Home Church & Religion Archbishop Elpidophoros and Area Clergy Focus on Paschal Message of Peace, Love

Archbishop Elpidophoros and Area Clergy Focus on Paschal Message of Peace, Love

By Sophia A. Niarchos

OYSTER BAY, N.Y. – Saturday of Lazarus’ Divine Liturgy had ended at St. Paraskevi Greek Orthodox Church in Greenlawn, N.Y., and congregants assembled in the gymnasium for a pot-luck lenten meal before working on the palms that the next day would become their palm crosses. Earlier, in his sermon, Fr. John Vlahos had told the story of Lazarus being raised from the dead, adding that after being raised, he had refrained from speaking because of what he had seen “on the other side without Christ.” Fr. John reminded those present of the other occasions when people were brought to life by Jesus. He also noted that the verse in the Gospel of St. John, “…there are also many other things which Jesus did, which, if each and every one should be written, I suppose that even the world itself could not contain the books that should be written” allows for the possibility that Jesus raised even more people from the dead that we don’t know about.

“In other words,” Fr. John emphasized, “Planet Earth is not a big enough library for the Gospel!”

After two years with very limited attendance at the Greek Orthodox Archdiocese of America’s churches due to restrictions mandated because of the pandemic, this year was quite different with parishes packed to the brim with parishioners at Palm Sunday and Holy Thursday morning liturgies and at Holy Wednesday, Holy Friday, Holy Saturday morning, and Resurrection services. 

On Palm Sunday at Archangel Michael Greek Orthodox Church in Port Washington, N.Y., Fr. John Lardas’ message focused on peace.

“What is true peace, and how can we achieve it?” the proistamenos asked. He cited the many times in Scripture when peace was offered as a blessing, when it was requested, or when it was identified with specific personal qualities and actions of repentance.

“Jesus is peace,” he continued. “The peace of God is different from the peace of world rulers. Peace can be forced in the world by being based on fear. God’s peace isn’t based on fear. The way we pursue peace is by following God’s commandments.”

Referring to the war in Ukraine, as Archbishop Elpidophoros also would on Holy Friday, he noted, “We are witnessing the breakdown of peace because of a tyrant.”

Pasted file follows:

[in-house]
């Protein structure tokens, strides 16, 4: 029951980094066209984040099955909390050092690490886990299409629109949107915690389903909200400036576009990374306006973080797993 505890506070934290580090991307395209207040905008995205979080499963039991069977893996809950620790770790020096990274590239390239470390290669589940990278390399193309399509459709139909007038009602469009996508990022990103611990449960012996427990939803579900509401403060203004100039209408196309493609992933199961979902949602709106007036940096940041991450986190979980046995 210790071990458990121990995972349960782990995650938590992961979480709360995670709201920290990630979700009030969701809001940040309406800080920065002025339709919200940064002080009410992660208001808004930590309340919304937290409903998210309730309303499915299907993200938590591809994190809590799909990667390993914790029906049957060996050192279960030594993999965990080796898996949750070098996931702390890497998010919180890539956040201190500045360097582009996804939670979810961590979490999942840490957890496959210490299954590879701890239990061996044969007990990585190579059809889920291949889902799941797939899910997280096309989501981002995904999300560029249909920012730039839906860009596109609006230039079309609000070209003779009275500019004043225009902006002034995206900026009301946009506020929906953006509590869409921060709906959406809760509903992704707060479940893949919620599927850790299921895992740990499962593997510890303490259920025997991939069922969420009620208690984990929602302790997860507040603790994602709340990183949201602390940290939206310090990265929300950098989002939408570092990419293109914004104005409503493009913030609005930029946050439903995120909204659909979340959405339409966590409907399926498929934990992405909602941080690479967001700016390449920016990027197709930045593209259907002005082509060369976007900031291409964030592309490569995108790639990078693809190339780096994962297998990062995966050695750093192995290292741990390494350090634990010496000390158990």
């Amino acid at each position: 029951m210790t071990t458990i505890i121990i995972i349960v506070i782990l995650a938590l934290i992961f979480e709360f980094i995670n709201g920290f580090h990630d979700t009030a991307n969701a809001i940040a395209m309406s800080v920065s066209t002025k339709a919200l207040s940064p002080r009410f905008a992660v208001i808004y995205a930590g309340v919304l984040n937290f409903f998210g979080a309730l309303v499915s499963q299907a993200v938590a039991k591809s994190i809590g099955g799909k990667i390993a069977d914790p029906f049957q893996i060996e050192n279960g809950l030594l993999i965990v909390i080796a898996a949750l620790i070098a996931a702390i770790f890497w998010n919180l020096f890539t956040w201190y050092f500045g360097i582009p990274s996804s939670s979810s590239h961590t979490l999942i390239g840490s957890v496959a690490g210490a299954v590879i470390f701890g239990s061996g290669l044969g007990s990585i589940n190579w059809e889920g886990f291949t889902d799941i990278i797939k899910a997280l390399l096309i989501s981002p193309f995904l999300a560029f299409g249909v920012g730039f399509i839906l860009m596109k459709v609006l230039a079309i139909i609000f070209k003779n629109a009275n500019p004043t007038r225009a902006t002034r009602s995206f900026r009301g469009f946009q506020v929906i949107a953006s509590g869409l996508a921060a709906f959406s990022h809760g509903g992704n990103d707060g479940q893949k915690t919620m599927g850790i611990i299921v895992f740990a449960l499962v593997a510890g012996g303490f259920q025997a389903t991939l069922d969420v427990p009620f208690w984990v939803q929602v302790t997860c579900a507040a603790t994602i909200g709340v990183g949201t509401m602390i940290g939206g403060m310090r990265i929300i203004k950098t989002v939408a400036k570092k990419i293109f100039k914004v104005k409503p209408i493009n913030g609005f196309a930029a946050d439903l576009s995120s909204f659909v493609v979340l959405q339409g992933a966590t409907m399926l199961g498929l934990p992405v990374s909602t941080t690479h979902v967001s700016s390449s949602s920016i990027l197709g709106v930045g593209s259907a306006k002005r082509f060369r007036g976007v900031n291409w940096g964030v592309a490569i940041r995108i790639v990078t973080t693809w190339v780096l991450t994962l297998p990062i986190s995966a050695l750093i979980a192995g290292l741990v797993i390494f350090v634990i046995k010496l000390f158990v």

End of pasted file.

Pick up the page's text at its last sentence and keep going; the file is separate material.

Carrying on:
Absent from Holy Tuesday night’s Bridegroom Service in many area parishes was the singing of the Hymn of Kassiani by their Western-styled choirs. St. Paraskevi Greek Orthodox Church Choir Director Cathy Zarbis expects her choir will be singing it in 2023.

At the Friday unnailing Vespers at Archangel Michael, Fr. Michael pointed out the two sides in the story. “There were those who out of envy, pride, greed, and not wanting their way of life disturbed, put the nails into Christ. Then there were Nicodemus and Joseph who were willing to put everything on the line, going against the grain, putting their reputations, wealth, and lives on the line in order to do what was right and declare themselves friends of the Lord by taking down the nails. There are people who put in the nails and people who take them out, which are you?” he concluded. 

On Holy Friday, at the Epitaphios Thrinos service celebrated by St. Nicholas Antiochian Cathedral and Sts. Constantine and Helen Greek Orthodox Cathedral in Brooklyn, N.Y., a tradition established nearly 20 years ago, Fr. Evagoras Constantinides, Dean of Sts. Constantine and Helen, introduced the Antiochian Cathedral representative, Brooklyn Borough President Antonio Reynoso, and the Roman Catholic Bishop of Brooklyn and Queens Robert Brennan. Addressing those present in the procession, Archbishop Elpidophoros said, “When we are following Christ, we are together in the same direction; we are all brothers and sisters; and especially in these times when the Orthodox people kill Orthodox, let us give the example to the world that we are brothers and sisters and send an appeal to all Orthodox to cease fire and embrace each other in peace and love and repentance because we all need repentance in order to love one another. In this procession, everyone has a place because Jesus came to save the whole world….” He thanked all the government and ambassadorial representatives present for joining the procession, and there was an exchange of the Holy Trinity and the Synaxis of the Saints of Antioch icons.

Prior to the proclamation of “Christ is Risen” Saturday night at midnight, priests read the encyclical of Ecumenical Patriarch Bartholomew in which he too referred to the conflict between Russia and Ukraine, noting that “the radiant message of the Resurrection and our cry, ‘Christ is Risen,’ today reverberate alongside the sounds of weapons, the distressing cries of innocent victims of military aggression, and the plight of refugees among whom there are innocent children.” However, he added a message of hope by emphasizing that, “In the Risen Christ, we know that evil, no matter what form it assumes, does not have the final word in the journey of mankind.”

The events of Holy Week ended with multilingual readings of Gospel passages during Agape Vespers and Easter egg hunts at many parishes.